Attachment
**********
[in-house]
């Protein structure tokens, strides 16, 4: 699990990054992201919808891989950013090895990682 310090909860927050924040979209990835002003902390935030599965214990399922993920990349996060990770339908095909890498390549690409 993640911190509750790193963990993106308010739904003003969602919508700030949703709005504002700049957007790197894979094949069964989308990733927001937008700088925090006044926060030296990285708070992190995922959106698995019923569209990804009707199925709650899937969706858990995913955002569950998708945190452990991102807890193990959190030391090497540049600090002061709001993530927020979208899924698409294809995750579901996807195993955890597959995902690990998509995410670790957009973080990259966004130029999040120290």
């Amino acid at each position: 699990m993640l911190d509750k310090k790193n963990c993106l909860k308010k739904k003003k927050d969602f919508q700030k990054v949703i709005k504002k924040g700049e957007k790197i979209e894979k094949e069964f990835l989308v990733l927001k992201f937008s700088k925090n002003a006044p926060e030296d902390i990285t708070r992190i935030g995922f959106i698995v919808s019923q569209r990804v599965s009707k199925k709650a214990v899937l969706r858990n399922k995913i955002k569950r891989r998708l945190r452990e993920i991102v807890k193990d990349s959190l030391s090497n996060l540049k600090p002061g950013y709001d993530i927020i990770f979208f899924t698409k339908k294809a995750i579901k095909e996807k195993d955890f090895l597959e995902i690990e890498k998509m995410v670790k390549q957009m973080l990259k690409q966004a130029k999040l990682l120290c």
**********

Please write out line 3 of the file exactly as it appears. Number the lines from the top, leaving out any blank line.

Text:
């Amino acid at each position: 699990m993640l911190d509750k310090k790193n963990c993106l909860k308010k739904k003003k927050d969602f919508q700030k990054v949703i709005k504002k924040g700049e957007k790197i979209e894979k094949e069964f990835l989308v990733l927001k992201f937008s700088k925090n002003a006044p926060e030296d902390i990285t708070r992190i935030g995922f959106i698995v919808s019923q569209r990804v599965s009707k199925k709650a214990v899937l969706r858990n399922k995913i955002k569950r891989r998708l945190r452990e993920i991102v807890k193990d990349s959190l030391s090497n996060l540049k600090p002061g950013y709001d993530i927020i990770f979208f899924t698409k339908k294809a995750i579901k095909e996807k195993d955890f090895l597959e995902i690990e890498k998509m995410v670790k390549q957009m973080l990259k690409q966004a130029k999040l990682l120290c």